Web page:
A woman accused of burning down a house and endangering her son in the process pleaded no contest in court Monday morning.
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After deputy district attorney Vicki Ashworth amended the criminal complaint against Rachel Wentz to have the first count be for arson of forest lands or a house, uninhabited, Wentz plead no contest the charge, as well as a charge of child endangerment or abuse.
After changing her plea, El Dorado County Superior Court Judge Douglas C. Phimister read her sentence: Five years of formal probation following 210 days in jail at the half-time rate, along with a life-time ban on firearms. She will have to submit to search and seizure by any peace officer at any time and has a restriction on alcohol. She will have to attend any mental health counseling that is recommended to her and take any prescription drugs that are prescribed to her. She will be required to register as having been involved in an arson, a list she will be on for the rest of her life. She will also have to take a one-year parenting class and pay court fines and fees.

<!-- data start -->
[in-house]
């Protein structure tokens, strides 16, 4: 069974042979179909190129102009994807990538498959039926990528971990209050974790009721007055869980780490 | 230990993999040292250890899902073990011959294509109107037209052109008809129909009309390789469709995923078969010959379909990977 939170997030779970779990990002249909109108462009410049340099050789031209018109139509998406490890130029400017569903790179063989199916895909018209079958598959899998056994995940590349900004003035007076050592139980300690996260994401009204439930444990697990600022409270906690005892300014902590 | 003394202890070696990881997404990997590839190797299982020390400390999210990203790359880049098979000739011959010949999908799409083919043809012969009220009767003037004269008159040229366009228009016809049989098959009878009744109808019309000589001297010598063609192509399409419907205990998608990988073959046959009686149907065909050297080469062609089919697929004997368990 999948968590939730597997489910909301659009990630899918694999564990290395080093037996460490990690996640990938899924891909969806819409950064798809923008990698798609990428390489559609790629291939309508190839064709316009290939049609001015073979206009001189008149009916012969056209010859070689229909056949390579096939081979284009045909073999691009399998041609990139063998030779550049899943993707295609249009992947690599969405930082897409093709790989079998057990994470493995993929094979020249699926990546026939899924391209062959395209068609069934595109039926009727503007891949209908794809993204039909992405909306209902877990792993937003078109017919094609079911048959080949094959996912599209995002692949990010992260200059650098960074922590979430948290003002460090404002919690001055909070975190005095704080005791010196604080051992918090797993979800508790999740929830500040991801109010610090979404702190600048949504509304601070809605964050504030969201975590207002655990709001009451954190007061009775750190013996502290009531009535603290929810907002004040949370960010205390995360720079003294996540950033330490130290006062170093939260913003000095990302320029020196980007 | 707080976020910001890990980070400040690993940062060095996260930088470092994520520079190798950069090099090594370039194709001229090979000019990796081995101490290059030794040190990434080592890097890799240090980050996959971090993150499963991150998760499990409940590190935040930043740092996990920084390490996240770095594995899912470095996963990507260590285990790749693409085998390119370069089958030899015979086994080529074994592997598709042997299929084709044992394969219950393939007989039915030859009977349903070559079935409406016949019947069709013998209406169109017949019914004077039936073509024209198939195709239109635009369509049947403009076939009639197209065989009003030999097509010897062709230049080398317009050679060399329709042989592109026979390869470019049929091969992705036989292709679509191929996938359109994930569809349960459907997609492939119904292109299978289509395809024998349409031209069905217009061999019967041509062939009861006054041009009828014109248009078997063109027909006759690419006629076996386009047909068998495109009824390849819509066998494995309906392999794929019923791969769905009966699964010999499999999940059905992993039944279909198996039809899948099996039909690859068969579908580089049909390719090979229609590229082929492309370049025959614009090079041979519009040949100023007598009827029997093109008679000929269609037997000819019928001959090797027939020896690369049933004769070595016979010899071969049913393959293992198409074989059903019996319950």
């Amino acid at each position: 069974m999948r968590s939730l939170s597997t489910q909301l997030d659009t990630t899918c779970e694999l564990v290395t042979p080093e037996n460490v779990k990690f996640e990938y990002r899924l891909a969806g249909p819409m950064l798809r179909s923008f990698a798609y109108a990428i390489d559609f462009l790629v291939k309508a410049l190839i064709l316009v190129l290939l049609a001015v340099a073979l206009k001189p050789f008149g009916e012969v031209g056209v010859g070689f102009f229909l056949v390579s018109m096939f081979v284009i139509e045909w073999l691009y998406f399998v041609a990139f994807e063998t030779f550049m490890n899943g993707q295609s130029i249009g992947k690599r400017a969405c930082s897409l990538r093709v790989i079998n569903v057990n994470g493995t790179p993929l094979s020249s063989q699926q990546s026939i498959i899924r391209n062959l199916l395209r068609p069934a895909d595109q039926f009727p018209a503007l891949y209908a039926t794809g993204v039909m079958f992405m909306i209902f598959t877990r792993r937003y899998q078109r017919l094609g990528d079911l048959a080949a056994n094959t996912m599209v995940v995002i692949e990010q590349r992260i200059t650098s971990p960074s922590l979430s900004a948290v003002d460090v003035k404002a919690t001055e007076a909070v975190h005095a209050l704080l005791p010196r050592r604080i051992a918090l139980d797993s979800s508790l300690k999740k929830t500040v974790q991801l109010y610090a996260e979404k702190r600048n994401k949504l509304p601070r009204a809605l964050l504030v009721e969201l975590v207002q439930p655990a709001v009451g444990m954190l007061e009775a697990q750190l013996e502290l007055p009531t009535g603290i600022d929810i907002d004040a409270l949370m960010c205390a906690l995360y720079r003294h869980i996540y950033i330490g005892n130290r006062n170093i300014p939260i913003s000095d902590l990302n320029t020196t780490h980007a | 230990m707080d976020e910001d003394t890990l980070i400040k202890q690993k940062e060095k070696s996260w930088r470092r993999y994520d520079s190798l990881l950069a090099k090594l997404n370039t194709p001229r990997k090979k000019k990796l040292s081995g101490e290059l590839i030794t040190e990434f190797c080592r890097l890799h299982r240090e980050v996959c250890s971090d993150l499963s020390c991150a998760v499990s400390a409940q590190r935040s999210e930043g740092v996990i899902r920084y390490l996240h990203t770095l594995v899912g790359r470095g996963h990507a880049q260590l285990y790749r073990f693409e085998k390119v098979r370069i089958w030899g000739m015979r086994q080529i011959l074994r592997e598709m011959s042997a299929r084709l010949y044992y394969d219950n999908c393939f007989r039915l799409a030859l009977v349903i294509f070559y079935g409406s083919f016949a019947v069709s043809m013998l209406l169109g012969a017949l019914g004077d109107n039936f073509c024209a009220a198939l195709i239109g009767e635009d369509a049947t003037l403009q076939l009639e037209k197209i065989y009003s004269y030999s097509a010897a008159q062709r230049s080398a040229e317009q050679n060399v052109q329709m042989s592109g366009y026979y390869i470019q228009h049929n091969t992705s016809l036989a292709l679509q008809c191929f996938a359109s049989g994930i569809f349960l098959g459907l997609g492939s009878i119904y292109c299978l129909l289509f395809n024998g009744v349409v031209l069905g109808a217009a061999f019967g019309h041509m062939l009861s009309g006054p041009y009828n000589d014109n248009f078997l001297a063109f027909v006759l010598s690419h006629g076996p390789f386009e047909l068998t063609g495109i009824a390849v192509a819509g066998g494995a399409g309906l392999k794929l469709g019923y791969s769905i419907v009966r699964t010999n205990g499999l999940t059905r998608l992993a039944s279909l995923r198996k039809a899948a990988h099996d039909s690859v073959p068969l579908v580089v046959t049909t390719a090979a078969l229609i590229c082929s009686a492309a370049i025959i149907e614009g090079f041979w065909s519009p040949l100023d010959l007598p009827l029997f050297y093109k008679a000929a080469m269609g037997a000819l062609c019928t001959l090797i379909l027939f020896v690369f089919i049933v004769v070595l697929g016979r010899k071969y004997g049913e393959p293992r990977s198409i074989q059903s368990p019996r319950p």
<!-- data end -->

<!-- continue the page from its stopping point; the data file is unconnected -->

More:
The charges came after Wentz, 29, burned down a Garden Valley home on Oct. 29, with a special allegation that a device designed to accelerate the fire was used. Her son, according to the original charge, was in the house at the time, but escaped the fire.